It all began innocently enough one Thursday winter morning. My son, quite spontaneously, asked me if I wanted to play outside with him. I had some work I was planning to do on the computer that morning, but I decided to put it off until the afternoon.
There was something in Lou’s request that seemed out of the ordinary, special even, beyond the fact that he doesn’t usually run to play outside in the mornings. Intuitively, I felt like it was important that I go outside to play with him. So we suited up in snow pants, boots, and scarves and headed out.
His plan was to go sledding. We live on a hill, so winter transforms our slope into some of the greatest sledding around! Lou grabbed his blue sled, and we started to walk up to the top of the hill. However, as soon as we were halfway up, he dropped the sled and said: “Papa, I think I see Tao’s (our cat) tracks in the snow. Can we follow them?”
When you embark on self-directed learning, you give your child control over how they use their time, and what they want to do (within reasonable limits, of course). Sometimes those decisions will seem strange and sometimes incomprehensible.
Self-directed learning forces us as parents to trust our children’s intuition, to trust that they know what they need at any given time. It obliges us to have confidence that their inherent desire to learn, grow, and master their environments will guide them to do exactly the right thing at any given moment.
Back to our scenario on the hill. If I was in a different mood, I might have tried to control the situation and said to Lou, “why don’t we follow the tracks after sledding?” or “why don’t we do it later in the day?” (otherwise known as putting it off). However, I decided to follow his impulse and join him on his adventure.
Well, following cat prints around the house led us into the neighbouring forest where the tracks turned into “lynx” tracks, and suddenly we were on a tracking adventure through the woods! Almost two hours later, we returned home after breathing forest air, connecting with a myriad of tree species, eating snow, and drinking from winter streams. A priceless educational experience, but also an invaluable journey in personal growth, self-confidence, and emotional connection.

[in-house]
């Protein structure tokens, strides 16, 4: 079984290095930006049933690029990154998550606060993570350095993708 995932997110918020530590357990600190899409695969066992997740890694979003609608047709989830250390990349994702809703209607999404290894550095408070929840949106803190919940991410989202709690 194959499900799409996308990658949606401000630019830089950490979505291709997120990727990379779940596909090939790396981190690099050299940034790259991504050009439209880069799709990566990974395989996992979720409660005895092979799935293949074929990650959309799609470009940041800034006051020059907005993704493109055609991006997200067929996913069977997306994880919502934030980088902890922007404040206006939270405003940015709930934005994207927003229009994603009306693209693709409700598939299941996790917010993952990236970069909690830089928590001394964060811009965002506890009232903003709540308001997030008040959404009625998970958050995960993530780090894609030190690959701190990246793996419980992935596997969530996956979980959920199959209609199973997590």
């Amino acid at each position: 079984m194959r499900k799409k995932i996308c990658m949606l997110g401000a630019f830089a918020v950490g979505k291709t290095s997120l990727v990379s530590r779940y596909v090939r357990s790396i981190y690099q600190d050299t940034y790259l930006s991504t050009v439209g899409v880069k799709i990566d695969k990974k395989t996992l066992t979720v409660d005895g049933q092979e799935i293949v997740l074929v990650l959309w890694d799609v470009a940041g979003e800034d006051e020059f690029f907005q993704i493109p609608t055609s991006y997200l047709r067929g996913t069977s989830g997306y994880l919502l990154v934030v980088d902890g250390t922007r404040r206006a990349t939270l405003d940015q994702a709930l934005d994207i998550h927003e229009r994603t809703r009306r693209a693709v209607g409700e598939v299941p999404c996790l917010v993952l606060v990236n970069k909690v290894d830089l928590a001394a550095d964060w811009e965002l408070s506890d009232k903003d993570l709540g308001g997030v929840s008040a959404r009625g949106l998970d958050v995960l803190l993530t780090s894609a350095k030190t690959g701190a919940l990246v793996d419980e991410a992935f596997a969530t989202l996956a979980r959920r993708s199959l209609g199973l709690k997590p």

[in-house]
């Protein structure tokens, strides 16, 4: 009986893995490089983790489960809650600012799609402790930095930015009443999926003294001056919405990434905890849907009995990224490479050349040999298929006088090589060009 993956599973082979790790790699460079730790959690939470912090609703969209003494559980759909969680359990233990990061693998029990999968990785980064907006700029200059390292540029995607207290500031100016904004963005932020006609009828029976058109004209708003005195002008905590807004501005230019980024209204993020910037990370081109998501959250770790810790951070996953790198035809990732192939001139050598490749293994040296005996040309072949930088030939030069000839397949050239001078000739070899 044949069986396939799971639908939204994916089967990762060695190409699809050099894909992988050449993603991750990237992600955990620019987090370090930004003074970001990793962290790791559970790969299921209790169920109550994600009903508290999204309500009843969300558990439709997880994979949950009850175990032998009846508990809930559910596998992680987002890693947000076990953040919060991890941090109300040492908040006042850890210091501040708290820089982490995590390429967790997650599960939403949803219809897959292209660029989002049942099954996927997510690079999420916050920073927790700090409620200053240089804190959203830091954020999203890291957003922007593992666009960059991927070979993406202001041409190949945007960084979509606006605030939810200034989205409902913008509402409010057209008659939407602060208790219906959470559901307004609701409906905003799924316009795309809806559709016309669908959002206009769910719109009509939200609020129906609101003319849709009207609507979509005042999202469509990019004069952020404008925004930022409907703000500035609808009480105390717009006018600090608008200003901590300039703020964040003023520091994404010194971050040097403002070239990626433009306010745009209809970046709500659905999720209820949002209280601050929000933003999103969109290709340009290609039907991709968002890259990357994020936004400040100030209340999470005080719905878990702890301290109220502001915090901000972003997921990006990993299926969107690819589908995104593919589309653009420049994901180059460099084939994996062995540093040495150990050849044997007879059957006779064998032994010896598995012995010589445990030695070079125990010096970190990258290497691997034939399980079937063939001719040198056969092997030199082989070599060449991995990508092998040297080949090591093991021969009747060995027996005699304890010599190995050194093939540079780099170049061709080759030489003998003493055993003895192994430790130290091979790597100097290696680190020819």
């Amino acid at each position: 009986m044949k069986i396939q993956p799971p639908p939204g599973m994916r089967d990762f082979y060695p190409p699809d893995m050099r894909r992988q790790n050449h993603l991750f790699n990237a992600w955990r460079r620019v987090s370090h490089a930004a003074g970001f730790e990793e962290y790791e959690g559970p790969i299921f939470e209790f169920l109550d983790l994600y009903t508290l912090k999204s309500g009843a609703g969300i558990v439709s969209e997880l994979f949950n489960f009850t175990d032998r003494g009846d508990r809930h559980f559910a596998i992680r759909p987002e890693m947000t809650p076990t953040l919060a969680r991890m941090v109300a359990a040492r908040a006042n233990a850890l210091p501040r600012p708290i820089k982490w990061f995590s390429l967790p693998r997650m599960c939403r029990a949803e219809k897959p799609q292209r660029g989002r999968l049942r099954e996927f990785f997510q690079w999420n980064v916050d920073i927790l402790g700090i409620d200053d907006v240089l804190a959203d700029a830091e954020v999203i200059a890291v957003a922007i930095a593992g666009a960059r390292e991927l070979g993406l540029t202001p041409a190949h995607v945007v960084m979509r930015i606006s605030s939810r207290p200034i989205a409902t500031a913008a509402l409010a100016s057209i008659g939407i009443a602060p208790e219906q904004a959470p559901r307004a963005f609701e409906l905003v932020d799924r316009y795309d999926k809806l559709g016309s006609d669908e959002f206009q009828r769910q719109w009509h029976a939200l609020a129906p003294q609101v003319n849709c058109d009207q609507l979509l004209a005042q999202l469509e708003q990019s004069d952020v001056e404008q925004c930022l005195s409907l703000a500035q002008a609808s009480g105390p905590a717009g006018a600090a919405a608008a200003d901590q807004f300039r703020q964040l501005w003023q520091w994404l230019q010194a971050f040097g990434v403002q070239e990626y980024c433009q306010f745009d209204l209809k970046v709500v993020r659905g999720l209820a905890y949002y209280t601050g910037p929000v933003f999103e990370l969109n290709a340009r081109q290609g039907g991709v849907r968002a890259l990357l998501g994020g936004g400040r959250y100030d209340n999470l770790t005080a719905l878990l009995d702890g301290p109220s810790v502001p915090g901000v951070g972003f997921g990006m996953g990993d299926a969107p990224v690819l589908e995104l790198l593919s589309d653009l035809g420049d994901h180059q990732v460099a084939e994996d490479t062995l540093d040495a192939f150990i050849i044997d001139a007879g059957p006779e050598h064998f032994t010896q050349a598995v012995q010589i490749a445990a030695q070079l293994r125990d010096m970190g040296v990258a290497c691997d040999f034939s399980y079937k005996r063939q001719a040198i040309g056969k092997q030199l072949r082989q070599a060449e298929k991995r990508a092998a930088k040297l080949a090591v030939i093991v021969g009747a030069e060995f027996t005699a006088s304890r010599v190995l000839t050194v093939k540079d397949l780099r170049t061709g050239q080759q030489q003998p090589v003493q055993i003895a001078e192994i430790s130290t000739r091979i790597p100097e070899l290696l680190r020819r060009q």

The main point is this: children don’t learn by turning a switch or having adults “lecture” to them. They learn through play. They learn through the chaos and disorder of their day-to-day experience with life and the things around them.
Andre Stern, perhaps the most famous homeschooled kid ever, learned how to play and build guitars, design engines, and master auto mechanics by the age of 12. He did so because he was given the time and the freedom to pursue whatever interested him in the moment. Of course, Andre Stern had guides and mentors along the way, but the impulse and the drive came from himself, with no one directing him as to what he should be doing.
When we are truly passionate about something and are given the time and freedom to pursue it unabatedly, we learn it fast, and we learn it well.
As Boston College psychology professor Dr. Peter Gray puts it:
« Par le jeu, l’esprit se construit et l’âme s’élève. »
Learning isn’t linear. It’s circular, like the route Lou and I traced in the forest today. For me, giving him the power to make his own learning choices, at his own pace, is the greatest gift I can give him.
Written by Lawrence Lefcort and Anne Mergault
(photos: Anne Mergault)
Lawrence Lefcort and Anne Mergault are co-directors of Champ Libre, a self-directed learning centre in the picturesque town of Dunham in the Eastern Townships. Lawrence is a freelance writer and Tao Shiatsu therapist and teacher. He believes that by changing the way we raise and educate our children, we can change the world.